German vs English
Kaffee - coffee
Koffein - caffeine
Mahagoni - mahogany
@anke oh hey i feel like i might have picked up enough linguistics via osmosis that i might be able to explain this lol
all of those words are relatively recent loanwords, but not recent enough that it would be were the spelling was more standardized. i know the coffee one vaguely off the top of my head, but i'm going to guess that mahogany is also something that enters the common tongue as export and import worldwide commerce ticks up in approximately the same era of 1600s or so.
it's clearer to see how it works with coffee, especially since the etymology lines up with who is growing the coffee, then on down through the chain of import. starts out with arabic qahwah (or possibly the region of ethiopia where it grows, as that is called Kaffa) > turkish kahveh, as they're the closest major consumers/importers > dutch koffie, showing how the dutch held a lot of sway in importing from this area into europe at large. but then at that point europe kinda gets that word all at once, so it's almost standardized. you could probably read kaffee, coffee, and koffie all aloud and be understood as saying the same word in all languages, just with a touch of an accent or some slightly slippery vowels.
caffeine just flows from coffee, so it makes sense there. and mahogany is something that follows the same pattern of being an exotic imported good that just really hits europe around the same period.
it's just gotten wiggly in the spelling because 1600s is like just enough time for every language to pepper in that individual stink LOL
@anke honestly what probs also makes the individual variance so wiggly is that this is like... right when printing press has happened, and literacy is really on the rise. especially in the category of people who went to coffee houses. they were the intellectual hotspot for awhile (at least in england, i'unno about the rest of europe), not replacing the pub but getting a different vibe going where it was not "come get drunk and sing and possibly drawl" but instead "come drink coffee, read the newspapers, and debate and talk among yourselves".
the downside of this sudden explosion in literacy and printing was that... again i know this only for english lmao make ur own jokes here about how me taking latin as my foreign language is Fucken Useless... it was cutting edge enough for things like spelling to be not standardized at all. it was very much "sound it out and you'll get close enough" for those new and unusual words. for commonplace words everyone kinda agreed on something pretty early due to simply more chances to get influenced by each other. (or for super SUPER common words, it got standardized by printers just going ahead and having those metal type pieces made for whole words instead of individual letters. when you can just pop in a 'the' instead of a t then an h then an e, you end up saving a lot of time.) for fancy imported words, it's gonna get squiggly LOL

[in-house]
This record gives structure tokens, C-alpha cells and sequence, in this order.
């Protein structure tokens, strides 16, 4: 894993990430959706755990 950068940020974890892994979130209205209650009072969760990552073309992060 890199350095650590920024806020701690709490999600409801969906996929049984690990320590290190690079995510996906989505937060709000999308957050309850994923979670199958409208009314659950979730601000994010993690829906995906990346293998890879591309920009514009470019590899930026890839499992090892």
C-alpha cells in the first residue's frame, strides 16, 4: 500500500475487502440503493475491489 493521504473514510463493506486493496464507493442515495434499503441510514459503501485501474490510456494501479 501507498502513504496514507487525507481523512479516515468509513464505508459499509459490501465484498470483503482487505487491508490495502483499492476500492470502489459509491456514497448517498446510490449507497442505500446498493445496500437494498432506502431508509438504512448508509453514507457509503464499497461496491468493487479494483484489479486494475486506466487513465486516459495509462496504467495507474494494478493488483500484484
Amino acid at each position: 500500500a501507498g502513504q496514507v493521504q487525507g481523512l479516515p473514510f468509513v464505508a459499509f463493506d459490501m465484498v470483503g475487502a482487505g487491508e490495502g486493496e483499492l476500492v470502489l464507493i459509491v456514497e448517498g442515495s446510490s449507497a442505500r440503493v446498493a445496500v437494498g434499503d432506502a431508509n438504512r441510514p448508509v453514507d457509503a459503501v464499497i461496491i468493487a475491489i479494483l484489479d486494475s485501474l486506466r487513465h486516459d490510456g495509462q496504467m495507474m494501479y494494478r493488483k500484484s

it's funny to think about things like dictionaries being invented, but this is totally before that happened! it wouldn't surprise me that if in europe, where it's somewhat close quarters for different languages rubbing up against each other and influencing each other, there was still a lot of localized variants of languages kicking around. it takes travel being a lot more free and easy for regional dialects to take a harsher hit. i wouldn't be surprised at all if you asked some scholar about how the german word came about, and they would be able to tell you that in this time period, you'll see it spelled and said a few different ways - and those ways are influenced by proximity to french language, proximity to dutch, etc. especially because if i'm remembering right, this is before germany as a unified country really happened. so in the 1600s you're likely to not even get people saying they speak german as much as they speak austrian, or bavarian, or even something like flemish. which makes that spelling of a new word even more wiggly-squiggly lol!
tldr errybody just got real silly up in there
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